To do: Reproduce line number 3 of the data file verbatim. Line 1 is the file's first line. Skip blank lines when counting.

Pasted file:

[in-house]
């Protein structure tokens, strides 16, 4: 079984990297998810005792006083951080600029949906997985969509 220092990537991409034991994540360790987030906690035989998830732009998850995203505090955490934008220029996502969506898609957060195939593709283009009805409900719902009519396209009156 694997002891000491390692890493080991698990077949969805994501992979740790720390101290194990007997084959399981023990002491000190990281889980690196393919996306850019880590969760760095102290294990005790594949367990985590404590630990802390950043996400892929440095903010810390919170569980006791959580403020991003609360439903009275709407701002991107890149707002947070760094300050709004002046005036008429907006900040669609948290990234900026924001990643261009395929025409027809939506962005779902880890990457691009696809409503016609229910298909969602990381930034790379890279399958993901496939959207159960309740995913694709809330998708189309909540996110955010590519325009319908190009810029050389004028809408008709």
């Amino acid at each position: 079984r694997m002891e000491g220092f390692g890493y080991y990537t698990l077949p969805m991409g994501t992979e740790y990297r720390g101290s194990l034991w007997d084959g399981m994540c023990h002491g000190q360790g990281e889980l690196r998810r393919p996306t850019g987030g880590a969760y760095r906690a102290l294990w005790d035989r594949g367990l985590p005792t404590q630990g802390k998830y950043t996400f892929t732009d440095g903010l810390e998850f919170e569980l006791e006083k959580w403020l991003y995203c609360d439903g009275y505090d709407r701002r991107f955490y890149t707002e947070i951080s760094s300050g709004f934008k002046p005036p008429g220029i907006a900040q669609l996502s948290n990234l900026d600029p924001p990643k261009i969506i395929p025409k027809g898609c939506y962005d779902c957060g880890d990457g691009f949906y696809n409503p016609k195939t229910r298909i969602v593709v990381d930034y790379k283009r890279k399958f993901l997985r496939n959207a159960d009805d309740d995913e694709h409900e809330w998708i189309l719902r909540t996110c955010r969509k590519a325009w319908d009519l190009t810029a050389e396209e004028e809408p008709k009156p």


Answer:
């Amino acid at each position: 079984r694997m002891e000491g220092f390692g890493y080991y990537t698990l077949p969805m991409g994501t992979e740790y990297r720390g101290s194990l034991w007997d084959g399981m994540c023990h002491g000190q360790g990281e889980l690196r998810r393919p996306t850019g987030g880590a969760y760095r906690a102290l294990w005790d035989r594949g367990l985590p005792t404590q630990g802390k998830y950043t996400f892929t732009d440095g903010l810390e998850f919170e569980l006791e006083k959580w403020l991003y995203c609360d439903g009275y505090d709407r701002r991107f955490y890149t707002e947070i951080s760094s300050g709004f934008k002046p005036p008429g220029i907006a900040q669609l996502s948290n990234l900026d600029p924001p990643k261009i969506i395929p025409k027809g898609c939506y962005d779902c957060g880890d990457g691009f949906y696809n409503p016609k195939t229910r298909i969602v593709v990381d930034y790379k283009r890279k399958f993901l997985r496939n959207a159960d009805d309740d995913e694709h409900e809330w998708i189309l719902r909540t996110c955010r969509k590519a325009w319908d009519l190009t810029a050389e396209e004028e809408p008709k009156p």